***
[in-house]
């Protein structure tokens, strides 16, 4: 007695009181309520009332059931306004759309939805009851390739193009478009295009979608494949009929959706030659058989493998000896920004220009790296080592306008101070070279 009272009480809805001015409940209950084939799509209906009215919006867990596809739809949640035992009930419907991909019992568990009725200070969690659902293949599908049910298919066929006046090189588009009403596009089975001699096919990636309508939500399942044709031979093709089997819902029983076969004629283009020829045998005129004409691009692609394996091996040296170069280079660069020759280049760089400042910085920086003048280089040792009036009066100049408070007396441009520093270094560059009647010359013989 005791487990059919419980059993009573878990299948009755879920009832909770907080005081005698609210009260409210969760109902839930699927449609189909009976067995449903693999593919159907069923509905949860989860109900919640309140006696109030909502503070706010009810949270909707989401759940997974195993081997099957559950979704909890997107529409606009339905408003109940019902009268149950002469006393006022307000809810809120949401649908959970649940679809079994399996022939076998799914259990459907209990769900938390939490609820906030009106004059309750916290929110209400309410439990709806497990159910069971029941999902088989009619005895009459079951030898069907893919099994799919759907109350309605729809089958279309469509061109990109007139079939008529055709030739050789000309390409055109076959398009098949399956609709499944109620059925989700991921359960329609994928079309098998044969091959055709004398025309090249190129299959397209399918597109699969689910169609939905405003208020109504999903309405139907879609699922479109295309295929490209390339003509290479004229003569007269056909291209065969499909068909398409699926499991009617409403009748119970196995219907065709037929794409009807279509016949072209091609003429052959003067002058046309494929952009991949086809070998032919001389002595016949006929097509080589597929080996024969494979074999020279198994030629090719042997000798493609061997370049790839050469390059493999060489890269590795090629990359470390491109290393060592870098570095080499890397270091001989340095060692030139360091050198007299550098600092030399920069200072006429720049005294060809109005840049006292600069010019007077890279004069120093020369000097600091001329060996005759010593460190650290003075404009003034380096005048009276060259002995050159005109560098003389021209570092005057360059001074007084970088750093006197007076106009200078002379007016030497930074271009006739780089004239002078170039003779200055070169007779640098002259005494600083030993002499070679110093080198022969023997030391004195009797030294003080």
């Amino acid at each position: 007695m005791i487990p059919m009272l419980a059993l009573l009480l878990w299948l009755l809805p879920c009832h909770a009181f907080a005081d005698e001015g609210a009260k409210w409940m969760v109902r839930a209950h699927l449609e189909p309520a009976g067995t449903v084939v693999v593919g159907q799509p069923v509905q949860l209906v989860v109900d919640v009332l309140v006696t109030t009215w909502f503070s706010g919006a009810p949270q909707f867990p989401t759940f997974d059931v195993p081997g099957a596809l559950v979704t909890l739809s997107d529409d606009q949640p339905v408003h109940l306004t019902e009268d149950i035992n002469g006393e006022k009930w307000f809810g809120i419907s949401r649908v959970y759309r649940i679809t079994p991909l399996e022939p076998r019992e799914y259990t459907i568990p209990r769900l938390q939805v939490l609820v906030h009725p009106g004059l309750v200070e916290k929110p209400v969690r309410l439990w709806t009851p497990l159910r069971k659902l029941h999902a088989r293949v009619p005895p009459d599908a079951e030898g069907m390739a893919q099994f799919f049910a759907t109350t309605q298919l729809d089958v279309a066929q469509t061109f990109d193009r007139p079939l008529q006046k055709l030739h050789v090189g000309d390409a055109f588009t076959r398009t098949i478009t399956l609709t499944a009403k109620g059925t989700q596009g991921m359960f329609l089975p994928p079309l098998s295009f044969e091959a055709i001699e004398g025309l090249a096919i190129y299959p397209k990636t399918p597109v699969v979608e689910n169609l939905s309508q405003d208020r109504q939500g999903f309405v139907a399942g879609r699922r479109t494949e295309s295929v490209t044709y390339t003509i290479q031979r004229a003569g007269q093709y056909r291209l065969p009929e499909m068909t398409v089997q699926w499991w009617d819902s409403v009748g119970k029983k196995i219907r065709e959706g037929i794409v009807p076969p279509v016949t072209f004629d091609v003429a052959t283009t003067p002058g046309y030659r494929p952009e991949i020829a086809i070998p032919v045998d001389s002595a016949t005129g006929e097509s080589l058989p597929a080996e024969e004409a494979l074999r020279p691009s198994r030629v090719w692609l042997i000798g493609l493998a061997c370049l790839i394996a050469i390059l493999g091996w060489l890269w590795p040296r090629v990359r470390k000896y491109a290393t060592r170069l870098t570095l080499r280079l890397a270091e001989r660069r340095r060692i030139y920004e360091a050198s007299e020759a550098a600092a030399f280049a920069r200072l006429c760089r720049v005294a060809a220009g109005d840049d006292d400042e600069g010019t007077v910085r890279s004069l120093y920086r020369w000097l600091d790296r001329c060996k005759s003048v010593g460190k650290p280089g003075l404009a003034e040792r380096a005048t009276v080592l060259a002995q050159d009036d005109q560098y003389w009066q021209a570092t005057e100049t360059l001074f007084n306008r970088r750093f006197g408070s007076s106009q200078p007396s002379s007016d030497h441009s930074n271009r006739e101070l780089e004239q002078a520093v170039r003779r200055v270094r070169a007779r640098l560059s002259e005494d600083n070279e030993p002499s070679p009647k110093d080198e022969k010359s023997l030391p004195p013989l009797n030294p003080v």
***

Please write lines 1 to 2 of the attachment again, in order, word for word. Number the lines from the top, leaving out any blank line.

[in-house]
């Protein structure tokens, strides 16, 4: 007695009181309520009332059931306004759309939805009851390739193009478009295009979608494949009929959706030659058989493998000896920004220009790296080592306008101070070279 009272009480809805001015409940209950084939799509209906009215919006867990596809739809949640035992009930419907991909019992568990009725200070969690659902293949599908049910298919066929006046090189588009009403596009089975001699096919990636309508939500399942044709031979093709089997819902029983076969004629283009020829045998005129004409691009692609394996091996040296170069280079660069020759280049760089400042910085920086003048280089040792009036009066100049408070007396441009520093270094560059009647010359013989 005791487990059919419980059993009573878990299948009755879920009832909770907080005081005698609210009260409210969760109902839930699927449609189909009976067995449903693999593919159907069923509905949860989860109900919640309140006696109030909502503070706010009810949270909707989401759940997974195993081997099957559950979704909890997107529409606009339905408003109940019902009268149950002469006393006022307000809810809120949401649908959970649940679809079994399996022939076998799914259990459907209990769900938390939490609820906030009106004059309750916290929110209400309410439990709806497990159910069971029941999902088989009619005895009459079951030898069907893919099994799919759907109350309605729809089958279309469509061109990109007139079939008529055709030739050789000309390409055109076959398009098949399956609709499944109620059925989700991921359960329609994928079309098998044969091959055709004398025309090249190129299959397209399918597109699969689910169609939905405003208020109504999903309405139907879609699922479109295309295929490209390339003509290479004229003569007269056909291209065969499909068909398409699926499991009617409403009748119970196995219907065709037929794409009807279509016949072209091609003429052959003067002058046309494929952009991949086809070998032919001389002595016949006929097509080589597929080996024969494979074999020279198994030629090719042997000798493609061997370049790839050469390059493999060489890269590795090629990359470390491109290393060592870098570095080499890397270091001989340095060692030139360091050198007299550098600092030399920069200072006429720049005294060809109005840049006292600069010019007077890279004069120093020369000097600091001329060996005759010593460190650290003075404009003034380096005048009276060259002995050159005109560098003389021209570092005057360059001074007084970088750093006197007076106009200078002379007016030497930074271009006739780089004239002078170039003779200055070169007779640098002259005494600083030993002499070679110093080198022969023997030391004195009797030294003080």